We have started Idan on a regular dose of dilaudid to keep him more comfortable. It is always hard to know if a young child is in pain, and this is especially true with Idan, who played and smiled even when he was on a ventilator three years ago. This remains true today. He plays and insists on playing even though his blood pressure is elevated and he is grunting with every breath. He screams when using or about to use the bathroom, and writhes in bed with itchiness from his rash, but if you ask him if it hurts anywhere, he will insist he is fine. He is easily frustrated, very restless, and quite moody. But ten minutes after the dilaudid kicks in, he is breathing easy and having fun. So after a consultation with his team, we’ve decided to give him pain meds regularly instead of as needed. Unfortunately, the increase in pain meds comes with the added side effects of making him more agitated, itchy and tired. Worth the pain relief, but makes for an exhausting day for all of us. In the meantime, his team is working on finding just the right cocktail that keeps him comfortable in all respects.
Speaking of cocktails, during rounds today Idan bravely decided to tell the attending (who happens to also be the head of the bone marrow transplant division) that he does not like the taste of several of his oral medications. He went on to pronounce perfectly the ones he does not like: fluconozole, ursodial, and acyclovir. To his delight (and ours), the attending said we can switch his fluconozole to IV for now, thereby eliminating one of his most dreaded oral meds. Very proud of our 4 yr old for speaking up and for getting his team to change his medical plan.
When all is said and done, we are counting our blessings. The doctors are very happy with his progress and are doing everything they can to help us manage the side effects. Our very good friend Ashley is visiting from New York and has managed to keep him entertained all day. So grateful to all of our family, friends and all of you who have been supporting us along the way.
Day 0: Transplant Day! After much delay, Idan’s donor cells arrived and they started the infusion around 1:30PM. As you can see from the photos, there is a little bag of 160ml of stem cells from the amazing human being that agreed to donate his cells to give our son a long and healthy life. Idan was in the middle of lunch, as a true New Yorker he was eating a bagel and cream cheese, and did not let the commotion stop him (or 10 nurses singing to him). Besides bringing the cure Idan’s been waiting for we do hope the donor likes bagels!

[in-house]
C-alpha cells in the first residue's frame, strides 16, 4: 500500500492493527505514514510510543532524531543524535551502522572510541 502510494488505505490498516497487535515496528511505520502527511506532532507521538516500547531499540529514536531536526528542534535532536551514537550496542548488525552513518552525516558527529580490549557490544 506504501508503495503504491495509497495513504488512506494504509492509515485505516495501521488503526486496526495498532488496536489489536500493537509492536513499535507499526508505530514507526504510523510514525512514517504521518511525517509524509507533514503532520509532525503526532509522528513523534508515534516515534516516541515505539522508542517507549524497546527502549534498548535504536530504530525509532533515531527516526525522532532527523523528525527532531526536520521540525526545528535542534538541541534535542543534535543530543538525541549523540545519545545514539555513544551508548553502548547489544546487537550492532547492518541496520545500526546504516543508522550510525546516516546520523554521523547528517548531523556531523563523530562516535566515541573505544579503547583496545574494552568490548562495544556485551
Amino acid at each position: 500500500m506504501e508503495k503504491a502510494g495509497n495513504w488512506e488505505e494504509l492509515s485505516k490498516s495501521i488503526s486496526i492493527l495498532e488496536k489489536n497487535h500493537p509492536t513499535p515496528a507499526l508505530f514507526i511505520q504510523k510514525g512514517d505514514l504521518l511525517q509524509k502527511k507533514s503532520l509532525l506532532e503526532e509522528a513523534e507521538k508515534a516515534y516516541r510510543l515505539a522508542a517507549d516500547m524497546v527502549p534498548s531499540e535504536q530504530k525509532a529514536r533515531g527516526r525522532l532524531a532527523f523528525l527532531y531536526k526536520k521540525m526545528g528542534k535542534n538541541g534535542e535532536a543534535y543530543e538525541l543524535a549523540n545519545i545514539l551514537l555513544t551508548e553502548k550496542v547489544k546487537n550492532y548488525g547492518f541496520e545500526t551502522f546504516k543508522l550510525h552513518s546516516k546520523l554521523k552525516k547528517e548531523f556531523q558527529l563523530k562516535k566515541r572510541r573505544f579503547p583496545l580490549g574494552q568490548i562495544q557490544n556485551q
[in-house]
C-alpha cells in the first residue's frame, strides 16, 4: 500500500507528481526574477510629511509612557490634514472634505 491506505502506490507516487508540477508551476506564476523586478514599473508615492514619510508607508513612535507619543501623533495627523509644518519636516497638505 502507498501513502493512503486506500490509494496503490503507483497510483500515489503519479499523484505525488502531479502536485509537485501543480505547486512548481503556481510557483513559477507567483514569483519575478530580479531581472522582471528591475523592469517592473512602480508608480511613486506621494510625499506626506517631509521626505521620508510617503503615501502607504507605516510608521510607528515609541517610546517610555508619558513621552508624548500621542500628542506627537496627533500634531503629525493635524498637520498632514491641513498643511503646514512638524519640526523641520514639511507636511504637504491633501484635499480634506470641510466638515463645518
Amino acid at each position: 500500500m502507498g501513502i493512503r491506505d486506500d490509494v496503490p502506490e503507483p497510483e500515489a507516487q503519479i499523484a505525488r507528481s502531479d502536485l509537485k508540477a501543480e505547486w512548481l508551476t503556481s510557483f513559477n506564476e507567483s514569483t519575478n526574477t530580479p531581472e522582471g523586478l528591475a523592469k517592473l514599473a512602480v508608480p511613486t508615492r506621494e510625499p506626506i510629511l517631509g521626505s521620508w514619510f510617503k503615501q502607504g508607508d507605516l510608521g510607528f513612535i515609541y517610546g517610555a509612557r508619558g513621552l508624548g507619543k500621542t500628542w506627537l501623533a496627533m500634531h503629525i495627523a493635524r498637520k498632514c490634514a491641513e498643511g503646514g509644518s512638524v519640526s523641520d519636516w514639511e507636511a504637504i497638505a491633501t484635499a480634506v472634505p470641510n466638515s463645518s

Thank you for everyone that has shared Idan’s video. We reached our goal of 180 shares in just a few hours!!! Let’s keep the ball going – keep sharing the clip to raise awareness for Hyper IgM syndrome and the Hyper IgM Foundation.
Please Like and Share! We are hoping to reach 180 shares today in honor of Idan’s Transplant. You can support research for a cure through theHyper IgM Foundation here: http://www.hyperigm.org/donate or on Idan’sCrowdrise.com campaign: https://goo.gl/5gvS6X
Examining his CBC
It’s always the unexpected in transplant. Idan has been tolerating all the chemo well so far (but it’s still very early and the nasty side effects might wait a couple more days or weeks to show themselves), but his recovery from the central line surgery has been more difficult than it should be. He has had a lot of pain in his neck, a fair amount of bruising, and now his jaw muscles are bothering him. We are hoping it’s just a slow recovery and that there is no other underlying issue going on, but we are trying a couple things to see if it eases his discomfort. In the meantime, we are happy to now have 3 days of chemo behind us, with one of his chemo meds finished altogether today. We just started a pretty harsh immunosuppressant called ATG today, and Idan was pre-medicated with some Tylenol and Benadryl to reduce the risk of a serious allergic reaction. The ATG and the chemo continue for two more days and then Idan gets a day of rest before his transplant on July 18. Thanks for all the love, prayers and encouragement. It’s a long, difficult and unpredictable road ahead, but every day that we are moving forward we are that much closer to a cure.
Idan is doing a lot better. Thanks all for the good thoughts and prayers. If you ever wondered how Idan’s weekly infusions go, see below clip just posted to the HIGM Foundation site. Just FYI, Idan’s matter of fact approach to getting poked by three needles is not normal for a kid his agesmile emoticon We are very fortunate that he does so well with these infusions. See more here: http://www.hyperigm.org/immunoglobulin-replacement-therapy-examples/
Poor Idan has a really bad virus. Was up all night coughing and sneezing. Today at the doctors, even though he was so tired and out of it, he still insisted on giving Amanda a full check up. We still don’t know what it is, we did X-rays, virus swans and a lot of blood test. So far no clear picture. Probably a bad virus. Hoping he starts feeling better soon.